The future of universities depends on the kind of Australia we want

The fate of the Abbott Government’s higher education changes would be determined by the answer to a single question, Shadow Education Minister Kim Carr told a conference in Melbourne today.

“It all comes down to this: what kind of country do we want to live in?” Senator Carr said.

“A country that elevates potential wherever it is found, or one that reserves opportunity for those born to means?”

Senator Carr said that the injustices of the package – a 20 per cent cut to funding of undergraduate places, uncapped fees and real interest rates on student loans – had generated an enormous public response.

“Almost two-thirds of Australians reject the Government’s changes because the proposals are fundamentally unfair,” he said.

“The Government has struck at a fundamental principle, the Aussie fair go: the belief in Australia that if you have the ability and work hard, then you should have the opportunity of a quality education irrespective of income, assets or postcode.

“As Labor’s online student debt sentence calculator makes clear, $100,000 degrees would be a reality for many students under the Abbott Government’s plan.”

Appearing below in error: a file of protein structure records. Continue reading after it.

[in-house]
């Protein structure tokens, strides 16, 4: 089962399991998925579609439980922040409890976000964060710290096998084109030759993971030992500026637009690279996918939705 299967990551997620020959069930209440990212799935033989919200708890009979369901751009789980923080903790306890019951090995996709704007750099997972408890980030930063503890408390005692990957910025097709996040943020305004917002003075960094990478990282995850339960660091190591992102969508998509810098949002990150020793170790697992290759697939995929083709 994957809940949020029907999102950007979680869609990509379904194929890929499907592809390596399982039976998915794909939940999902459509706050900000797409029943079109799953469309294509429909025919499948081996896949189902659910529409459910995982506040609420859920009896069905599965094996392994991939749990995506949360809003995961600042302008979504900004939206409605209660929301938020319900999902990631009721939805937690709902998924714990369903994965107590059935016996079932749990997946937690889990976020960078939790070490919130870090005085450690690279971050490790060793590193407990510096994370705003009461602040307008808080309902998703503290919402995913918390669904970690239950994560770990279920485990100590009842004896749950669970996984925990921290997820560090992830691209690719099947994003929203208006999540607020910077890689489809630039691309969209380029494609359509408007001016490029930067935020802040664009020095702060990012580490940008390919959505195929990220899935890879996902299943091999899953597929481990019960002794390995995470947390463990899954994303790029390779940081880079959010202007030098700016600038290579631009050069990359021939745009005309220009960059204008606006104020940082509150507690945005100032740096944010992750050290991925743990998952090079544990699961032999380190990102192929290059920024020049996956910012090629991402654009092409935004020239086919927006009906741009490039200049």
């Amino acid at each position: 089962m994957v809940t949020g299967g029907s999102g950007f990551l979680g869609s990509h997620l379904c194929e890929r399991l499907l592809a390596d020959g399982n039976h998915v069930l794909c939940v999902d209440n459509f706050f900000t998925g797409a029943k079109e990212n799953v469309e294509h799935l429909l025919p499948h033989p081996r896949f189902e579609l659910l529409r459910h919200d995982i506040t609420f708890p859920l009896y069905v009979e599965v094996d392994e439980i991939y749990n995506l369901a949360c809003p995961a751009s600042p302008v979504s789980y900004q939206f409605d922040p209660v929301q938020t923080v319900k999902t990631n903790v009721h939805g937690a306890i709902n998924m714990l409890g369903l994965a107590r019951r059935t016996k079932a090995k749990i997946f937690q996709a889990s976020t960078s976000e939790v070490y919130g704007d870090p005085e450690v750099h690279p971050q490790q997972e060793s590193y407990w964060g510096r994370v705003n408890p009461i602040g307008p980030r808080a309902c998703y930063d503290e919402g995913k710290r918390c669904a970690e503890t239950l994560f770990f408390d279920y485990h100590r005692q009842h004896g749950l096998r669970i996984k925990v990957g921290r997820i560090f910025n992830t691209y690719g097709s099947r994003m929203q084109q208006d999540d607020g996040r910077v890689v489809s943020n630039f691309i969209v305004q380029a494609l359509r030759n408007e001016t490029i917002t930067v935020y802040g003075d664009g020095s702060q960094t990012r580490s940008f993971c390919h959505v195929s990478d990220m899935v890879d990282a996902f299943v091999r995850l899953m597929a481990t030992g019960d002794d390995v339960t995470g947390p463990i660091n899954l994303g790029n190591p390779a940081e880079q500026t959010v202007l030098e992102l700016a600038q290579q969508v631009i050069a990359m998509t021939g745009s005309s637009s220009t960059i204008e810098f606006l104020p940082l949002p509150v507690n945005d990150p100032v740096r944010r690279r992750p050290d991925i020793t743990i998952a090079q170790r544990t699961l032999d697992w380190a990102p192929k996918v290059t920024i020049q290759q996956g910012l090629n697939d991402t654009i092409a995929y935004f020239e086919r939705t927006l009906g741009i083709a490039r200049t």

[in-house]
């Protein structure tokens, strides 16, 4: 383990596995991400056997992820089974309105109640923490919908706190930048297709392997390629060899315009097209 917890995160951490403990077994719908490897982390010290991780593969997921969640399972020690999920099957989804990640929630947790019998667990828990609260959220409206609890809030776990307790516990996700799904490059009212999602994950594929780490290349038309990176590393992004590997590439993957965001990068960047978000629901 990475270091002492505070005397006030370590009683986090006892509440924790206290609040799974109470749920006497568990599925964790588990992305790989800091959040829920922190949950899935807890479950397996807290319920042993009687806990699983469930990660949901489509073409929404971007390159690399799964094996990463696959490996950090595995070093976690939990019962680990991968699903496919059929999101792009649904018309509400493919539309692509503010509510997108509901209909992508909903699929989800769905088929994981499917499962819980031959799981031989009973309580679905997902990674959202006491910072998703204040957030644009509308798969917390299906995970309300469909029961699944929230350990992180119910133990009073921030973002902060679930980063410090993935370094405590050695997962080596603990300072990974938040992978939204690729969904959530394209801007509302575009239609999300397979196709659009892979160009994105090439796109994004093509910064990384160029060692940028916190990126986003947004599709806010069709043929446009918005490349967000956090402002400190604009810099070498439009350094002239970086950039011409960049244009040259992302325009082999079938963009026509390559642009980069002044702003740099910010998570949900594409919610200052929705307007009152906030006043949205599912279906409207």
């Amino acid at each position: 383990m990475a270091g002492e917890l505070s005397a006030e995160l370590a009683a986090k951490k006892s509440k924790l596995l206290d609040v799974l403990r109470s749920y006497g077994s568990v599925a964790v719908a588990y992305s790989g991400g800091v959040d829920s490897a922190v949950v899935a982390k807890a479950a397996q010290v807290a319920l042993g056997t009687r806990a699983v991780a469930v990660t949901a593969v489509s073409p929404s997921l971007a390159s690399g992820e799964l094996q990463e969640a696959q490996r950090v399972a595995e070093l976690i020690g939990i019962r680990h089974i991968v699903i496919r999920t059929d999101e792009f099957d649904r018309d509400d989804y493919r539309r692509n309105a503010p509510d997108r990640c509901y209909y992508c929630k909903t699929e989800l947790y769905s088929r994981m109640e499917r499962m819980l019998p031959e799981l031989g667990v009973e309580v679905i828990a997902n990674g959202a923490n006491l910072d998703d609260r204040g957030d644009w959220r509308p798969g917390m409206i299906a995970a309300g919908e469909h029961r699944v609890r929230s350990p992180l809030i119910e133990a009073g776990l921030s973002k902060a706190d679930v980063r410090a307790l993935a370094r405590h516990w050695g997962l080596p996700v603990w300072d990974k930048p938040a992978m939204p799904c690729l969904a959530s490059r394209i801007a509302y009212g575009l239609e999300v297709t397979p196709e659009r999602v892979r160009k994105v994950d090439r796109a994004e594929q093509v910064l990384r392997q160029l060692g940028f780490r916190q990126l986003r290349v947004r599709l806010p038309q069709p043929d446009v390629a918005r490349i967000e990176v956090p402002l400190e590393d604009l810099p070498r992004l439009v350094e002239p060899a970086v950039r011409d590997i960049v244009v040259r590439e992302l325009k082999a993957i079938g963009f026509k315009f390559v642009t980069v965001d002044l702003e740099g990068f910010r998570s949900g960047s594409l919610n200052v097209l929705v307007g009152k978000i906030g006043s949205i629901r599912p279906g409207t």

Senator Carr told the Australian Financial Review’s Higher Education Summit that the much-talked about funding crisis in higher education was entirely of the Government’s own making.

“When the Treasurer, Joe Hockey, said recently that the government ‘will find any way we can to take the money out of universities’ he blew away any pretence that this Budget proposal is about reform,” Senator Carr said.

“The move reflects an ideology of privatisation – an ideology that advocates handing the proper functions of government by and for the people to the vagaries of the marketplace, where profit is the only motive.”

“Make no mistake, this is an argument about money: it’s about money as an expression of political will.

“The Abbott Government says it won’t pay its bills.

“Labor says governments have a responsibility to properly fund our universities.”                                                                          


Be the first to comment

Please check your e-mail for a link to activate your account.